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'predatory' Trainee English PE teacher fined and gets suspended sentence for Dublin pub attack

The victim needed corrective nose surgery and had been concussed during the attack

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Copper Face Jacks nightclub. Photo: Gareth Chaney Collins

Copper Face Jacks nightclub. Photo: Gareth Chaney Collins

Copper Face Jacks nightclub. Photo: Gareth Chaney Collins

A TRAINEE PE teacher, who injured an Aer Lingus pilot in a "predatory" attack in Dublin's Copper Face Jacks nightclub, has been given a one-month suspended sentence.

Daniel Eccles, 25, Keppleway Drive, Barrow, Furness, England was also fined €1,000 and paid €3,000 compensation after he pleaded guilty to assault causing harm to Harry Lobban, 39, in the early hours of December 3, 2018.

Dublin District Court heard he came to the city with football friends and had gone drinking before going to the nightclub and carrying out the unprovoked attack.

Garda Niall Murphy said Eccles struck Mr Lobban to the face twice.

The garda played CCTV footage, showing Eccles speaking to Mr Lobban's group beforehand. The sudden assault ended after security guards intervened.

He made no admissions when arrested and entered a guilty plea on the date the case was due to go to a full hearing with six prosecution witnesses in court.

In reply to questions from State solicitor Tom Conlon, the garda said Mr Lobban required plastic surgery for nose correction due to internal damage.

Mr Lobban told the judge he suffered a severe concussion, bruised eye socket and was unable to work for six months.

He said he has withdrawn from social events in Dublin's city centre, and his wife cannot sleep when he is away.

However, he accepted an apology from the accused.

The court heard Eccles made no comment when questioned after the incident and would not identify himself in the CCTV footage.

Garda Murphy said the Cumbria University student gave various explanations, but the video evidence showed he was the aggressor.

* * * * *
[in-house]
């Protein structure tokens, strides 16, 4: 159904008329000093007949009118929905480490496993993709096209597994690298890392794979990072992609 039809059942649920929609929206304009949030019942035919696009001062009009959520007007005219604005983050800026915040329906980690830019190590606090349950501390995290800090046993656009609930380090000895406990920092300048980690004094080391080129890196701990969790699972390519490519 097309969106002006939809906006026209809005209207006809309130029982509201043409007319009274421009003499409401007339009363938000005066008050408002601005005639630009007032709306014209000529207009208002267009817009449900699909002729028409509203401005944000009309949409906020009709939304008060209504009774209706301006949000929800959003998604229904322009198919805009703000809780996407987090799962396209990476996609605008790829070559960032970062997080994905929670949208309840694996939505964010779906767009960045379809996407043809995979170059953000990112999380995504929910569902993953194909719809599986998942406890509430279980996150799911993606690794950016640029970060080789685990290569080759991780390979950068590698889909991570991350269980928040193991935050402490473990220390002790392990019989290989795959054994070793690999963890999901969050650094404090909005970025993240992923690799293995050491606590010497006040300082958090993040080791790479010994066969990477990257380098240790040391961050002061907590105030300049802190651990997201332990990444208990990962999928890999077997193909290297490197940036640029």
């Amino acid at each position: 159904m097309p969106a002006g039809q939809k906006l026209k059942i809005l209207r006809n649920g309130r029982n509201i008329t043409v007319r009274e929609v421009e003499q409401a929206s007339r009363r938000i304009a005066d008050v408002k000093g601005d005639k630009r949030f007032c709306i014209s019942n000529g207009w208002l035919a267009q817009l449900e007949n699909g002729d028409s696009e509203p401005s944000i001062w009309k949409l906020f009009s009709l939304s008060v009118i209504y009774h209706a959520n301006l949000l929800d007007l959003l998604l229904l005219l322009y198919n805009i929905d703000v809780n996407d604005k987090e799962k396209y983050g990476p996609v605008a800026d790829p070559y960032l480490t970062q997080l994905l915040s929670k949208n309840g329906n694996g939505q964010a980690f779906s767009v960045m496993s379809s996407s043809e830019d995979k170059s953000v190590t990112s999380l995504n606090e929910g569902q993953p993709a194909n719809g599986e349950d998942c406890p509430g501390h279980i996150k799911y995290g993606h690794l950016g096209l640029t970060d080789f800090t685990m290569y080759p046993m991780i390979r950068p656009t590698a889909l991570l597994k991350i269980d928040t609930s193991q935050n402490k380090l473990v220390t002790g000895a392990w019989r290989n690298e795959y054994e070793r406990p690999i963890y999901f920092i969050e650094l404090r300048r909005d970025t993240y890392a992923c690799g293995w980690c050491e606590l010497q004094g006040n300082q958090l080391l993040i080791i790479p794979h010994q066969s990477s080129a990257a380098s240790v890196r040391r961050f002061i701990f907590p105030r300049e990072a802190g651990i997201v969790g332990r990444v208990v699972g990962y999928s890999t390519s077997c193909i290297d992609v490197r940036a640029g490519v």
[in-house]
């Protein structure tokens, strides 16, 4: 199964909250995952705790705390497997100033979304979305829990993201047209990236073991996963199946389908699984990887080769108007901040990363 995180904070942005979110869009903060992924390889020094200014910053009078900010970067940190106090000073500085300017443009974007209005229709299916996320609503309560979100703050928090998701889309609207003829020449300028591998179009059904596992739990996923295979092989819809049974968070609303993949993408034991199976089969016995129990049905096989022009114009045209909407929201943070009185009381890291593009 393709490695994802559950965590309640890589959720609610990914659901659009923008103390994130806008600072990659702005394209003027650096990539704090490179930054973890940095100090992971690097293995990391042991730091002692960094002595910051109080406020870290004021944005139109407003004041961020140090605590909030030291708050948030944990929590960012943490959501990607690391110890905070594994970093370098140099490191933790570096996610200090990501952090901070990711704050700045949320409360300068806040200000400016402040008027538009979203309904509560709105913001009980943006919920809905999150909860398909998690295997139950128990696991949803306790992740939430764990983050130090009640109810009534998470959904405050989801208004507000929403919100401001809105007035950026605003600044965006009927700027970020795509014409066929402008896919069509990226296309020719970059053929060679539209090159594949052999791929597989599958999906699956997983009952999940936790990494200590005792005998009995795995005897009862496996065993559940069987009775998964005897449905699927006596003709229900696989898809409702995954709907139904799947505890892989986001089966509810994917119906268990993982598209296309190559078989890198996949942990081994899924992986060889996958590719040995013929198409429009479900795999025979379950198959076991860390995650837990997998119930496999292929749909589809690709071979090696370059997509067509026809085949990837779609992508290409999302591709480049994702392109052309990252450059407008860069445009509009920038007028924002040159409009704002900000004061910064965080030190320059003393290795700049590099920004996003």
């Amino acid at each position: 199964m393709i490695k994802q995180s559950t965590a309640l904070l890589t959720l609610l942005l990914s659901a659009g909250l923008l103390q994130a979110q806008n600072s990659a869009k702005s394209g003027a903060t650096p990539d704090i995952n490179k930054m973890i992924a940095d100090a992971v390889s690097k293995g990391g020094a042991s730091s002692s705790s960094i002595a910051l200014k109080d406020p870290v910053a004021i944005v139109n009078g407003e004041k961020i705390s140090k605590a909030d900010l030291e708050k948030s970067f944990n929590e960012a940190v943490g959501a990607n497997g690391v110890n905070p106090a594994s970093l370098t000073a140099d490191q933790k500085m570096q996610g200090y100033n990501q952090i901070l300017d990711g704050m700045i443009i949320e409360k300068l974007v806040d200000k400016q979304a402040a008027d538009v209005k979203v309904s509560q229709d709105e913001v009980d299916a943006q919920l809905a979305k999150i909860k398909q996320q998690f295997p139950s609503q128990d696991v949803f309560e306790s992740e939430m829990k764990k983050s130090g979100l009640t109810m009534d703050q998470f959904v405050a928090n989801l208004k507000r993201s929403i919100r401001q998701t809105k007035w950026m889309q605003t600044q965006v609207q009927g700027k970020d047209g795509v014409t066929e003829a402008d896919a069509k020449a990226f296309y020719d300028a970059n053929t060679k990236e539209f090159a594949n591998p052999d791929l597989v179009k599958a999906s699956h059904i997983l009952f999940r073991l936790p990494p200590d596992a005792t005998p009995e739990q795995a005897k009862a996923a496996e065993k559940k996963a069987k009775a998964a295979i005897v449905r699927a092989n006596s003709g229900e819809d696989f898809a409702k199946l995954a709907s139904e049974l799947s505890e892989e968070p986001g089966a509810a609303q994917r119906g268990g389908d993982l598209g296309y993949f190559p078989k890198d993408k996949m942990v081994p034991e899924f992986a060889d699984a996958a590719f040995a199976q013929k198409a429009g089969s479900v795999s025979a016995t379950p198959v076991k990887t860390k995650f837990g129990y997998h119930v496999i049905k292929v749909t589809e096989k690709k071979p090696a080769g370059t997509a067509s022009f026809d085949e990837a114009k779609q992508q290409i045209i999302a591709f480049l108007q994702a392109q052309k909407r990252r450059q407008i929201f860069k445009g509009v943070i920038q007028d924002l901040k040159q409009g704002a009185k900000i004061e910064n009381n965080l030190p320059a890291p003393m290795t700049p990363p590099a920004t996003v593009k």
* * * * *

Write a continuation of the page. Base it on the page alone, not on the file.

Eccles, a keen footballer and cricketer, had no prior criminal convictions and involved himself in fund-raising for children in difficult circumstances.

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His solicitor said that the money brought to court was all he could raise because he had a student loan. The defence furnished the court with references.

His father told Judge John Hughes his son had never been in trouble before and has assisted ill family members and helped coach kids basketball.

He told Judge Hughes his son and their family had been devastated by the court case.

Eccles apologised in court and said he feared a conviction could harm his future career prospects.

Defence solicitor Caroline Egan said the night of the incident was her client's first time in Ireland, and it had turned into a nightmare.

He had been drinking in the city with friends before having a sleep break. They then went out again to the nightclub, but he got separated from his group.

He had attended counselling in his university after he attacked Mr Lobban.

The solicitor said her client had an unblemished record and had also been the victim of an unprovoked assault in England two years before the incident.

Judge Hughes noted from his counselling reports that he had claimed he had acted in self-defence, "but be in no doubt I have watched the CCTV, I know what I have seen, I saw a predatory instinct".

Mr Lobban had moved away from the trainee teacher, who positioned himself in a "predatory fashion" to attack him. "And he did so having himself been a victim of an assault some years previously".

He noted the mitigating factors but said he had to impose a conviction and a custodial sentence, suspended on condition Eccles keeps the peace for 12 months.

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